Incorporating the Exotic Blog Post by Margot

I had a lot of trouble understanding the point that Sartini-Blum was trying to make in her article. What I understood from the article (and this could be completely off base) is that artists found obscure ways of incorporating colonialist propaganda into their works.

My way of understanding the article was by reading about Marinetti’s futurism. From the research I did online I learned that the intention of the literary movement was to show fellow Italians that they “had been wearing second hand clothes for too long.” Marinetti was pushing for Italians to make a new understanding of art for themselves that would come out of “the beauty of speed” and a glorification of war. All of this was outlined in Marinetti’s futurist manifesto which was published in the newspaper in Bologna Gazzetta dell’Emilia in 1909.

When I searched Italian Futurist Art this came up. It is called Elasticity by Umberto Boccioni

The Aesthetic and Political Concerns of Futurism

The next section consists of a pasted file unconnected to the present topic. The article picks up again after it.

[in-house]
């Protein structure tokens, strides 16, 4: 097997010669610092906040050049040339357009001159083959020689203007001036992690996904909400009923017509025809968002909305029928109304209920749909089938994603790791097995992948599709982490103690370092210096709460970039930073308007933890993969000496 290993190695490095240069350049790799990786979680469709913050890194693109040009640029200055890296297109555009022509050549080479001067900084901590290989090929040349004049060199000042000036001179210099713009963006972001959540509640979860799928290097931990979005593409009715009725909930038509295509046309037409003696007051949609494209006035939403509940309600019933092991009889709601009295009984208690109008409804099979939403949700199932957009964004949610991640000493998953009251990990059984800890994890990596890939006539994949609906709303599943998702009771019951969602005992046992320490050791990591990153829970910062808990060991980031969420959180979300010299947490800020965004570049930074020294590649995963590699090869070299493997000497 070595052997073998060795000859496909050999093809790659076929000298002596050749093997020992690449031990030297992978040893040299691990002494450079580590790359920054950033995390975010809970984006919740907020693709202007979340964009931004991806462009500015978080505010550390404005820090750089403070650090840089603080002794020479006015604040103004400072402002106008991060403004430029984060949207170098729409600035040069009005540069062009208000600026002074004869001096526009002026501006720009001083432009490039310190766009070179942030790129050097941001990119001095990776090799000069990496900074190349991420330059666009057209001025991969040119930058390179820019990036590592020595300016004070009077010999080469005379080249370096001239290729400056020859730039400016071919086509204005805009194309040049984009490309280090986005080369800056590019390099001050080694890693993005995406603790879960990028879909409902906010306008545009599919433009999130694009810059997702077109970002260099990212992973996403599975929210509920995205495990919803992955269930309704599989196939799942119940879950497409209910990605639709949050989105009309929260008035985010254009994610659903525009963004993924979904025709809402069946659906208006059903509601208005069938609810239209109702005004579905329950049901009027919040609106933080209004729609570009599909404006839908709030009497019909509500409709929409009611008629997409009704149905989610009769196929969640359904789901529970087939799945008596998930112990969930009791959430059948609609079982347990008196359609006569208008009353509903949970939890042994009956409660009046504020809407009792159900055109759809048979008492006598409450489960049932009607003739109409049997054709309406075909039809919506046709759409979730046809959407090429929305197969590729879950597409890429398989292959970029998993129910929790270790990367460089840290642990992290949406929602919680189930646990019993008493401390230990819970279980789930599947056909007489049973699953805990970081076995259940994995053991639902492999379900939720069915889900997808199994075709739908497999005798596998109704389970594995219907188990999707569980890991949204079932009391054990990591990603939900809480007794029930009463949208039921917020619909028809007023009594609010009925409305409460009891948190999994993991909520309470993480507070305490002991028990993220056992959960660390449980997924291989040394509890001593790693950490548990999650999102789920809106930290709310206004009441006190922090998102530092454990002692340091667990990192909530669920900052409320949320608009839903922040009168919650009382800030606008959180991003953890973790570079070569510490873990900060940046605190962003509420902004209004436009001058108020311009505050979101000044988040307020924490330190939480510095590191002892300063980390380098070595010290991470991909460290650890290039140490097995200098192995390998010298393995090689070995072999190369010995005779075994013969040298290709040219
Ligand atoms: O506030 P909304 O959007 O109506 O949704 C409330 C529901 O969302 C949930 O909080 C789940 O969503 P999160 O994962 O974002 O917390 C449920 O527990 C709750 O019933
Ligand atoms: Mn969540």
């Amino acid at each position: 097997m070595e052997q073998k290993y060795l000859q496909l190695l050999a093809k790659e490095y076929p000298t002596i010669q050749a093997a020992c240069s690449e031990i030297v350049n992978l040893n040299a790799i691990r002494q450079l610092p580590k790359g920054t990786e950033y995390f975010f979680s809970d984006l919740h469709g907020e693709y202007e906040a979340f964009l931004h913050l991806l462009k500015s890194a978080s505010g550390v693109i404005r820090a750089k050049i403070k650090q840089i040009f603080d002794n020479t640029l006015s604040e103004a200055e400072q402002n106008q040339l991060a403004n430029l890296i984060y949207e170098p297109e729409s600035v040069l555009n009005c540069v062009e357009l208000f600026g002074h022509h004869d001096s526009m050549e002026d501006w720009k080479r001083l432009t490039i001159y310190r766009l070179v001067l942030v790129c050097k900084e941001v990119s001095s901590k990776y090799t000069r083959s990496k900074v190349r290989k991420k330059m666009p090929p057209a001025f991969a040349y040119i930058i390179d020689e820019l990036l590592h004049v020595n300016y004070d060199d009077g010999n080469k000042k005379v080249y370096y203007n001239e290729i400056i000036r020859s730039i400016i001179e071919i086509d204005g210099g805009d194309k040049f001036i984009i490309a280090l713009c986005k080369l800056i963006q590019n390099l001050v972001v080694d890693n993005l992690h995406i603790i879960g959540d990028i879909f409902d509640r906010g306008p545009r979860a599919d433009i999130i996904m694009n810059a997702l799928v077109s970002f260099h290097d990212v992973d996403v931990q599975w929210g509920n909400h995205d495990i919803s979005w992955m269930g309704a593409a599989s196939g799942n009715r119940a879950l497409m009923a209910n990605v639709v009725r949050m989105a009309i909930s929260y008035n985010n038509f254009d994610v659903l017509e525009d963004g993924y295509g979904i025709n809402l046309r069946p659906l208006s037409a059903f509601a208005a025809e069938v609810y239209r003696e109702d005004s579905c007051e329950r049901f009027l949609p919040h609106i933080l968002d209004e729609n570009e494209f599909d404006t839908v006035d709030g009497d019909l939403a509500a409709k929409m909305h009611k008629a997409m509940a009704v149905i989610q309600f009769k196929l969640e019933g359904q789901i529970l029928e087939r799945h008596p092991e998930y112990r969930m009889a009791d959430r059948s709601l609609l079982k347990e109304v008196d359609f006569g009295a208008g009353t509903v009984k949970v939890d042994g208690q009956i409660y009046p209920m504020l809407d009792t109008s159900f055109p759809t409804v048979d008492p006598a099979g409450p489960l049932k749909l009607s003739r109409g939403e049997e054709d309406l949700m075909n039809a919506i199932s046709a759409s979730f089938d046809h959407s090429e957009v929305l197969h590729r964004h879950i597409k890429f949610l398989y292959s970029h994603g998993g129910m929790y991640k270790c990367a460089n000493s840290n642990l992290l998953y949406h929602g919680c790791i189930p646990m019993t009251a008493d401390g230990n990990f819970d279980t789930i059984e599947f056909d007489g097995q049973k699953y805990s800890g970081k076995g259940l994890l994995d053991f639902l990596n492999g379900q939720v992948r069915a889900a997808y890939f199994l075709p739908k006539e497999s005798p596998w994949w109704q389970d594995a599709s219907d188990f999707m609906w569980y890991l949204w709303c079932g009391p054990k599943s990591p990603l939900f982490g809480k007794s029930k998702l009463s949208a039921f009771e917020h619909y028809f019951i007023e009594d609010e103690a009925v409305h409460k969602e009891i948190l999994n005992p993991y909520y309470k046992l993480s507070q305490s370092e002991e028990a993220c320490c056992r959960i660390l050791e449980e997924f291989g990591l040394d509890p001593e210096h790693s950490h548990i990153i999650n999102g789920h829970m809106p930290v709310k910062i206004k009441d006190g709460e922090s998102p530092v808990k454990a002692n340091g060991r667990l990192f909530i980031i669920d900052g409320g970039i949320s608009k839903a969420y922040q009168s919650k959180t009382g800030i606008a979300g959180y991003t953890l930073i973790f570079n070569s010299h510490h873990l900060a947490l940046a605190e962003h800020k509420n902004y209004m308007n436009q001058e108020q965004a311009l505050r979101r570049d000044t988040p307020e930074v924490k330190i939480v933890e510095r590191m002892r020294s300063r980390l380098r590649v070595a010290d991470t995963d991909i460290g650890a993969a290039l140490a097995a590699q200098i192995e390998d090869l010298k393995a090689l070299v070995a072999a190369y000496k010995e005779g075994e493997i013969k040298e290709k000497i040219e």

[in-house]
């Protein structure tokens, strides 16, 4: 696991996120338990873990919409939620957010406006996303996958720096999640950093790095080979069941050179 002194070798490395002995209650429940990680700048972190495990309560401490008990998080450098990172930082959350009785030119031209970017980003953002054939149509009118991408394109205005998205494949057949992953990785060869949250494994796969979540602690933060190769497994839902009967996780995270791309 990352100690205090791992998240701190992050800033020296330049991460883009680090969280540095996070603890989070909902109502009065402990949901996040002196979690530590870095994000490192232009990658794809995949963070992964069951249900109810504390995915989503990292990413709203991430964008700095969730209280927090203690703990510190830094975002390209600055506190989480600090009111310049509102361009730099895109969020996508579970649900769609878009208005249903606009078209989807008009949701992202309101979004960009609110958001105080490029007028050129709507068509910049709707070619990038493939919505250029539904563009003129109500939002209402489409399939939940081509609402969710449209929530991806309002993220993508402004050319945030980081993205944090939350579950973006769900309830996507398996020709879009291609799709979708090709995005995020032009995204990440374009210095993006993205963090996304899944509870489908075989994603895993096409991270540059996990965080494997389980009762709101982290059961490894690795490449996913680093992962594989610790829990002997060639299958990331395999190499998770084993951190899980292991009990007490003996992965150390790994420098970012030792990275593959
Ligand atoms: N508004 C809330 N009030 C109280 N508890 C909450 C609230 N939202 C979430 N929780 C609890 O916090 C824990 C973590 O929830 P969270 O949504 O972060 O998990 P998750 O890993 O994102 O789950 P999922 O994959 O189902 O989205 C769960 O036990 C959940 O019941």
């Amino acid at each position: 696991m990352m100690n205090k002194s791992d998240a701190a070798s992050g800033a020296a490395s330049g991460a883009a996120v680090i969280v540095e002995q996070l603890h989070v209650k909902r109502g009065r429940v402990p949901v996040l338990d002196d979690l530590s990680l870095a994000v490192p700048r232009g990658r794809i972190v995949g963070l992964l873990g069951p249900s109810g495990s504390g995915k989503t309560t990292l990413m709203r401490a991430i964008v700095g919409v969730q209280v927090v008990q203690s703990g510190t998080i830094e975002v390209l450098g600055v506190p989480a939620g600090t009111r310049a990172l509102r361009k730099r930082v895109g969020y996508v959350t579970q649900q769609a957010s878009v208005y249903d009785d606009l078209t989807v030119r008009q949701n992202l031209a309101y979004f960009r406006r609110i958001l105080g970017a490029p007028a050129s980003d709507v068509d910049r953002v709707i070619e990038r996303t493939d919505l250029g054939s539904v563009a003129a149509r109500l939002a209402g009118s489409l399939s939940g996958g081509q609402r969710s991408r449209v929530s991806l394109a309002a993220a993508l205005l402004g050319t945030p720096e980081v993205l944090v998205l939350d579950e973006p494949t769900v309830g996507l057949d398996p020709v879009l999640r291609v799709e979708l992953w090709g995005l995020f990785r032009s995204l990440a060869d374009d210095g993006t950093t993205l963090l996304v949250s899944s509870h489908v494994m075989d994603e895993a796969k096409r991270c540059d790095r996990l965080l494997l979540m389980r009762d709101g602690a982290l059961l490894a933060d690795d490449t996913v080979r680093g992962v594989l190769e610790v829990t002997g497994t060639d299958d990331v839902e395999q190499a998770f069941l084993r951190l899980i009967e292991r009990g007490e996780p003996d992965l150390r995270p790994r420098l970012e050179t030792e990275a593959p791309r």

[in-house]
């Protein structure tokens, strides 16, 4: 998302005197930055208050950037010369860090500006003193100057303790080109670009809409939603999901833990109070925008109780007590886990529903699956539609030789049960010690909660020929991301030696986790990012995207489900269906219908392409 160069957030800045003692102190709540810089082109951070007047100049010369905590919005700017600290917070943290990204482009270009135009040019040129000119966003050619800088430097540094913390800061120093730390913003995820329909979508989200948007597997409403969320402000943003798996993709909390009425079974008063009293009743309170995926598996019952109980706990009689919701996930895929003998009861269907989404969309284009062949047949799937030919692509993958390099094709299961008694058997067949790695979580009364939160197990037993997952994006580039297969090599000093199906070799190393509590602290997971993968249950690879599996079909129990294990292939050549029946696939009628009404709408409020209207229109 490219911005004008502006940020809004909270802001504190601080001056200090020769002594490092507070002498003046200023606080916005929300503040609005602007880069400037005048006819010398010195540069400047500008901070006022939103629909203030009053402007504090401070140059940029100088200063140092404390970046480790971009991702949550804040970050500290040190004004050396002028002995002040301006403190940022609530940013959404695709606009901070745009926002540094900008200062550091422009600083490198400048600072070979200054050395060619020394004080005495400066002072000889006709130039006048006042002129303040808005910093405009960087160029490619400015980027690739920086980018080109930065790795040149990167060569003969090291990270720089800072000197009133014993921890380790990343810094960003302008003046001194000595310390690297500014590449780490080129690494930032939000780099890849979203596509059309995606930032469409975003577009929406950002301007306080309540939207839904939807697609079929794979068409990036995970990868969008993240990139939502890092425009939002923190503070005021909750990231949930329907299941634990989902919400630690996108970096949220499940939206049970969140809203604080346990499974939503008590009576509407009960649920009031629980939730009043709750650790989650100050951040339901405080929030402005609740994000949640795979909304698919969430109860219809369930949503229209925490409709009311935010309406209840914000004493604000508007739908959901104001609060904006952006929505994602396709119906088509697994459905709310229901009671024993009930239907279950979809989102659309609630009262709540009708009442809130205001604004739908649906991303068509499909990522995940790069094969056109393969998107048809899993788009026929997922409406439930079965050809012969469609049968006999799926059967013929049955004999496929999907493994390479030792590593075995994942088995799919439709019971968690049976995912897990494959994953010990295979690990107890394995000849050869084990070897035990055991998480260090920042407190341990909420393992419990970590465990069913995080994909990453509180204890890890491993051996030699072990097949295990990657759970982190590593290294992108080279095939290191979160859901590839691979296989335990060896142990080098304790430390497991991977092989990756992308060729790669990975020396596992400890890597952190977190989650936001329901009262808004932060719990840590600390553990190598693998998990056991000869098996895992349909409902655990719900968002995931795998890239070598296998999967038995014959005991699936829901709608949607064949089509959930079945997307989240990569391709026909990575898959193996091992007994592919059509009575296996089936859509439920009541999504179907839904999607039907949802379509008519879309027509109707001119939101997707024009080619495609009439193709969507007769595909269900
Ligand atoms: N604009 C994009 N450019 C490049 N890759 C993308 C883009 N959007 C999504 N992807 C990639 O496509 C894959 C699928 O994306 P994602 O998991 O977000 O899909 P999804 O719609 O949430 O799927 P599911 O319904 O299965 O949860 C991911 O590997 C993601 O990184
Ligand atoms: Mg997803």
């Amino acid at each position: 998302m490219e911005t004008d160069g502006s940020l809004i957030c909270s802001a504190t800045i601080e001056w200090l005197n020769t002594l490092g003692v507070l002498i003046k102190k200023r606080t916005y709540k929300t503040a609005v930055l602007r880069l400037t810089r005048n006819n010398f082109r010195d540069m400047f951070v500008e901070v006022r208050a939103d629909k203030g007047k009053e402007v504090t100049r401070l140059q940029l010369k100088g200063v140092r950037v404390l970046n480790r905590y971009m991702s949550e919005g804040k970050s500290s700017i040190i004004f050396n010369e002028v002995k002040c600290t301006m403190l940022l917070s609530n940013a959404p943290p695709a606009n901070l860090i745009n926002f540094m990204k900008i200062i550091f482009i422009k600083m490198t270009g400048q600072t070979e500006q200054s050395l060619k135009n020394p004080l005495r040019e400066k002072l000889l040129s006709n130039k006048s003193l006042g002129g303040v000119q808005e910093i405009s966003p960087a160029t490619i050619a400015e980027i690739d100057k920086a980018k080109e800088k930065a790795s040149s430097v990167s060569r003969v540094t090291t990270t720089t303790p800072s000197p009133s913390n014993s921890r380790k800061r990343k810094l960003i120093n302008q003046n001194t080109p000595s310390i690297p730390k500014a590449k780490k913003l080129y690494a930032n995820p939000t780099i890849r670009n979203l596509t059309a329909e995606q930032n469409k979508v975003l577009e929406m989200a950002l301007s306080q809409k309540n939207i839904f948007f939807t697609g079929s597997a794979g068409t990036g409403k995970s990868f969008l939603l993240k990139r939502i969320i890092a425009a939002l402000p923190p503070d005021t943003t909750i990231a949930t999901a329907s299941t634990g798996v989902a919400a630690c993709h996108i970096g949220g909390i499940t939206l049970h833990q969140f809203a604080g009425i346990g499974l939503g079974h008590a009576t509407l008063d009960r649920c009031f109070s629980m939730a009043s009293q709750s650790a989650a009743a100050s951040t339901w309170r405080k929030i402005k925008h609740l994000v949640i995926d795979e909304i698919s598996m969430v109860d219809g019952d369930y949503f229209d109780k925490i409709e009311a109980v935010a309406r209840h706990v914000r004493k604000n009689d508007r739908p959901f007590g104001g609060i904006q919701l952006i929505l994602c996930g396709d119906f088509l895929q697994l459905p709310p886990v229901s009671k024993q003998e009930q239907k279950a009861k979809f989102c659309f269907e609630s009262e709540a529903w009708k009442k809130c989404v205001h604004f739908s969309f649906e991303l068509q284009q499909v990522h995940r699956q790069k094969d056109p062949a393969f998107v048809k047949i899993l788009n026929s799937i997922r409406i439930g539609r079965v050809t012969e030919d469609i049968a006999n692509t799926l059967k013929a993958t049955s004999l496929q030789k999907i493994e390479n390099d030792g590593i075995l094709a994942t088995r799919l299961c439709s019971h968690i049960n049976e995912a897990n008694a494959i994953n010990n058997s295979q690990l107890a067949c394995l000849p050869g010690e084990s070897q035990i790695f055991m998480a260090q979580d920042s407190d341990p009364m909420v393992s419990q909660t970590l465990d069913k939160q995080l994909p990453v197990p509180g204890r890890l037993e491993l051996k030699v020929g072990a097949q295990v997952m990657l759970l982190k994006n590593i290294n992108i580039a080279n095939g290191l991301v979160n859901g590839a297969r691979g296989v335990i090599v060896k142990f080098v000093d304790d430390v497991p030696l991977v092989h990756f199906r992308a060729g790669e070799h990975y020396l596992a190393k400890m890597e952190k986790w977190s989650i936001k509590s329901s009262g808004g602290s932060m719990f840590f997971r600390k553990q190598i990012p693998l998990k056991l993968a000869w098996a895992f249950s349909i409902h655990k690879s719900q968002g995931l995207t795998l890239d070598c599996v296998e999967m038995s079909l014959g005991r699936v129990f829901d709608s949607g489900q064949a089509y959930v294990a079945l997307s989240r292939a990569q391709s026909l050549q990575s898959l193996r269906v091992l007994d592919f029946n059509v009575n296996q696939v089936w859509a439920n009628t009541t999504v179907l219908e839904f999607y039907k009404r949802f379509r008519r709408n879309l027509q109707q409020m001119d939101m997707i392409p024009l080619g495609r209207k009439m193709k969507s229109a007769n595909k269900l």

by Laura

I’ve always been really fascinated by the Futurist movement, because it was so inherently political – the way it romanticized industrialization and technology strikes me as very similar to the way the Fascists attempted to romanticize colonialism and fascism itself. And, as Sartini-Blum hints at in the article, I think futurism was ultimately very pro-fascist, as it, in its way, glamorized the “standardized and depersonalized society that [the Fascists] sought to create” (Sartini-Blum, 138).

For example, much futurist art of the time featured industrial buildings depicted in a very surreal and exciting manner, such as this painting by Umberto Buccioni, The City Rises:

Or this painting, by Gino Severini, which depicts an armoured train:

This image, though, may be my favorite. This painting, Patriotic Storm by Fortunato Depero, is so blatantly nationalistic it is almost absurd:

The website from which these pictures were taken made a very interesting point that I think very precisely captures the political nature of the futurist movement:

“When Italy declared entry into the First World, many Futurists signed up to fight. From its inception the movement was nationalistic and promoted violence, so naturally many saw the war as an opportunity to demonstrate their ideals. “We will glorify war – the world’s only hygiene – militarism, patriotism, the destructive gesture of freedom-bringers, beautiful ideas worth dying for,” the Futurist Manifesto had stated in 1909.”

(Read more about 20 Dynamic Paintings From The Italian Futurists  Cartridge Save Blog )